Capital Ideas: Week 8

USA TODAY Sports

Our weekly collection of Caps-centric thoughts, musings, debates and more.

Johansson's concussion, Ovechkin's milestone, lineup decisions, injured defensemen and more in this week's edition of Capital Ideas - debate, discuss, enjoy!

  1. Concussions are tricky animals, tough to detect even when the player is forthcoming (let alone when he tries to "fight through it") and requiring an over-abundance of caution. Case in point: Marcus Johansson. We all remember him laughing off his collision with Alex Ovechkin at training camp and going on to play the first nine games of the season. When he started missing games, Adam Oates said it was unrelated and Johansson was a bit tight-lipped about it after starting to skate again. Then comes word it was indeed a concussion sidelining him, that perhaps he'd sustained it when he and his captain had knocked noggins and that he'd even hidden how he was feeling.

    Could the team have handled it all differently? Maybe. But players have to do their part, and that means being honest with themselves and their team's medical staff - using their brains when it comes to protecting their brains.
  2. The next two weeks will likely be filled with debate over whether the Caps should hang on to Mike Ribeiro and attempt to re-sign him over the summer (or sooner), or try to move him and his expiring contract out at the trade deadline for some kind of return. A potential red flag is his recent run of unsportsmanlike penalties for basically mouthing off to the referees. Based on salary and age, he'd be looked upon as a leader in the room - and to be fair, does seem to be cultivating a good reputation as just that - but is he really someone the Caps want in that kind of role going forward, particularly as they try and change the culture of the team? Perhaps, perhaps not.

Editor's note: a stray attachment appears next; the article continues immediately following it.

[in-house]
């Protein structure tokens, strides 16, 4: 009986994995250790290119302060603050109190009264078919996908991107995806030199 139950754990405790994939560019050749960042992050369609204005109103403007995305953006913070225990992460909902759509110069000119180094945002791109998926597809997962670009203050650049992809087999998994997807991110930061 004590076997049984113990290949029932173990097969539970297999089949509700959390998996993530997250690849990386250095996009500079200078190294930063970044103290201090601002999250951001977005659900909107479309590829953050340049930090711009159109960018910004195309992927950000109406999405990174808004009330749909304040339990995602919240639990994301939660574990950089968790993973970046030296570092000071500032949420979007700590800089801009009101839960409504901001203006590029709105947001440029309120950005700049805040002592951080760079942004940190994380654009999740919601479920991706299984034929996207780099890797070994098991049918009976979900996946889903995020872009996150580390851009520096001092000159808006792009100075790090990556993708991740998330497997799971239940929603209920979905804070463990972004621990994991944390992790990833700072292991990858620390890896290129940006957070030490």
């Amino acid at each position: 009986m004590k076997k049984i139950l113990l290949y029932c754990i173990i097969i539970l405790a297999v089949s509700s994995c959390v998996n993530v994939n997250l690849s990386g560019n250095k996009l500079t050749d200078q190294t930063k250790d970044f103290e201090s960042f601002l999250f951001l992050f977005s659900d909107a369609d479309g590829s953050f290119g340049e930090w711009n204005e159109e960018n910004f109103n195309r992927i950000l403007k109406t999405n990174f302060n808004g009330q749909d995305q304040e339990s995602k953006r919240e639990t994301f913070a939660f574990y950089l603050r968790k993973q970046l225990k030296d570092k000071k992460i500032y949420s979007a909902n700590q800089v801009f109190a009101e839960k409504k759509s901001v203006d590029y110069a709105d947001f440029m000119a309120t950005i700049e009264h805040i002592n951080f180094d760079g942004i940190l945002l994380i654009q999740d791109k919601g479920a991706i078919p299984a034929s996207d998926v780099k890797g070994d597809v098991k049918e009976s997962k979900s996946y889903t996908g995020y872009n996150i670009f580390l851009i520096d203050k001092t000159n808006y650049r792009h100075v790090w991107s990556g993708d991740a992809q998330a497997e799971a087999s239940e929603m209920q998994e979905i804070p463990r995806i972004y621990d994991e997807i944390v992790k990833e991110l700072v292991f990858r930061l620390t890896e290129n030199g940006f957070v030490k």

3. Another potential consideration is Ribeiro's contract, which includes a limited no-trade clause that allows him to provide a list of ten teams to which he won't accept a trade. The question is, when does he have to do so? A certain date each year? At the team's request (i.e. maybe now)? That could have a huge impact on where - or even if - he's traded.
  4. We all know that Sidney Crosby is having a great start to the season, with 47 points in 28 games to lead the League. That hot run by Sid certainly makes you sentimental for 2009-10, though, when Ovechkin had at least 47 points over a 28-game stretch 23 times (obviously with a lot of overlap, but still), 22 of which took place during the 09-10 campaign, the most recent stretch ending on March 20, 2010. He never had fewer than 18 goals over that stretch, and topped out at 54 points twice (22G, 32A).
  5. Those heady days of red-hot offensive production may be gone, but the greatness remains - in flashes, maybe, but it's there, and was on full display last night when he finally picked up career point #700. What made it extra special was that he did so exactly when the team needed him to, scoring the huge game-tying goal against Carolina - and it was especially nice to see that goal (and an all-around strong game) from Ovechkin after getting beaten up in the press a bit over the last few days, wasn't it?
  6. "Overheard" on Twitter bonus - a few current and future teammates gave the big man a shout-out for his milestone: